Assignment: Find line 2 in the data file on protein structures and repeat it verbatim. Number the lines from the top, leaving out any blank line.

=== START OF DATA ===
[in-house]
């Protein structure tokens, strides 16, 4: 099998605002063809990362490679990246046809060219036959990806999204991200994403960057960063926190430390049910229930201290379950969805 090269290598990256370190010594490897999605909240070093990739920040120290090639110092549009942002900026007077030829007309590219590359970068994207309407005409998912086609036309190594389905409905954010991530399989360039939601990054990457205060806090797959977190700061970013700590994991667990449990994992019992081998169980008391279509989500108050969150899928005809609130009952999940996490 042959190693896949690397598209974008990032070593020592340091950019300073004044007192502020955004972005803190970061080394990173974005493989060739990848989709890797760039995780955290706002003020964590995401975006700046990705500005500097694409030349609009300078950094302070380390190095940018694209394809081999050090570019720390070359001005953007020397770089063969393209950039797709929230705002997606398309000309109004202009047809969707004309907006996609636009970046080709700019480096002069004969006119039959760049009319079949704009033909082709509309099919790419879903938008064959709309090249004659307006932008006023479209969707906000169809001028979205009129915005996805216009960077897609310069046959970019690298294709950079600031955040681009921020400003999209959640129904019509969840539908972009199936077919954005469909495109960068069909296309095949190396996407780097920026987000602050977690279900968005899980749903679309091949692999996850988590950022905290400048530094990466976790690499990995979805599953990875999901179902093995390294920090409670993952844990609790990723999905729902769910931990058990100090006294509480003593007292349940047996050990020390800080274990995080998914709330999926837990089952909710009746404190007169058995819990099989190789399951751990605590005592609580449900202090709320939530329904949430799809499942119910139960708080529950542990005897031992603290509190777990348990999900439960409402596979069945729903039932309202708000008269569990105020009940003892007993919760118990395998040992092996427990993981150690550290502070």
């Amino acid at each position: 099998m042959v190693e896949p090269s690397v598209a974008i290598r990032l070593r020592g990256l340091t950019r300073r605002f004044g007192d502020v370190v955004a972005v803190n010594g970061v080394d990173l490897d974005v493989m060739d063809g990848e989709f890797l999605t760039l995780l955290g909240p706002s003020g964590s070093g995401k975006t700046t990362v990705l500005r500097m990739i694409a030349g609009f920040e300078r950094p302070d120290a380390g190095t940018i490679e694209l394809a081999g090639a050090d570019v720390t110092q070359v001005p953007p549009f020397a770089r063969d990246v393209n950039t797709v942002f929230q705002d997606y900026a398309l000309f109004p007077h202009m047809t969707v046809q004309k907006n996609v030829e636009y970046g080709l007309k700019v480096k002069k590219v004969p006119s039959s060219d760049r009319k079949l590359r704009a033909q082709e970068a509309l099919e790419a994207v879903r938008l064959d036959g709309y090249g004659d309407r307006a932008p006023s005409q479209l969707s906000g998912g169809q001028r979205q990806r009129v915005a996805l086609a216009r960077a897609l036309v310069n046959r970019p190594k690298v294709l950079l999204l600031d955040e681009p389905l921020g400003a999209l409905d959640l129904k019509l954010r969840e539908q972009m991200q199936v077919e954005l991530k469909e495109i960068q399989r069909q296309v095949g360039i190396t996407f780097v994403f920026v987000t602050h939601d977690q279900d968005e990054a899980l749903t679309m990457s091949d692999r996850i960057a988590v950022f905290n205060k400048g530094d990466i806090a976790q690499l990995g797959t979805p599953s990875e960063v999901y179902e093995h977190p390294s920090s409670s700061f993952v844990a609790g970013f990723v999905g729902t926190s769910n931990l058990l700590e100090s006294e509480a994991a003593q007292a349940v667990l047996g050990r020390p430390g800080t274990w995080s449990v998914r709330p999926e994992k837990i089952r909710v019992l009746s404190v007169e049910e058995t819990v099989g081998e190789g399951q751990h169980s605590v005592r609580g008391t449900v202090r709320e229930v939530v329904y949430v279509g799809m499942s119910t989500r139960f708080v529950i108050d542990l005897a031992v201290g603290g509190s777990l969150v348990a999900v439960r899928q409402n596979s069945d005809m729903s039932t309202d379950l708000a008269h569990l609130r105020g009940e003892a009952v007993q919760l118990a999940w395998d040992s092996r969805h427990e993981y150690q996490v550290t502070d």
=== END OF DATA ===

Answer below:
């Protein structure tokens, strides 16, 4: 099998605002063809990362490679990246046809060219036959990806999204991200994403960057960063926190430390049910229930201290379950969805 090269290598990256370190010594490897999605909240070093990739920040120290090639110092549009942002900026007077030829007309590219590359970068994207309407005409998912086609036309190594389905409905954010991530399989360039939601990054990457205060806090797959977190700061970013700590994991667990449990994992019992081998169980008391279509989500108050969150899928005809609130009952999940996490 042959190693896949690397598209974008990032070593020592340091950019300073004044007192502020955004972005803190970061080394990173974005493989060739990848989709890797760039995780955290706002003020964590995401975006700046990705500005500097694409030349609009300078950094302070380390190095940018694209394809081999050090570019720390070359001005953007020397770089063969393209950039797709929230705002997606398309000309109004202009047809969707004309907006996609636009970046080709700019480096002069004969006119039959760049009319079949704009033909082709509309099919790419879903938008064959709309090249004659307006932008006023479209969707906000169809001028979205009129915005996805216009960077897609310069046959970019690298294709950079600031955040681009921020400003999209959640129904019509969840539908972009199936077919954005469909495109960068069909296309095949190396996407780097920026987000602050977690279900968005899980749903679309091949692999996850988590950022905290400048530094990466976790690499990995979805599953990875999901179902093995390294920090409670993952844990609790990723999905729902769910931990058990100090006294509480003593007292349940047996050990020390800080274990995080998914709330999926837990089952909710009746404190007169058995819990099989190789399951751990605590005592609580449900202090709320939530329904949430799809499942119910139960708080529950542990005897031992603290509190777990348990999900439960409402596979069945729903039932309202708000008269569990105020009940003892007993919760118990395998040992092996427990993981150690550290502070």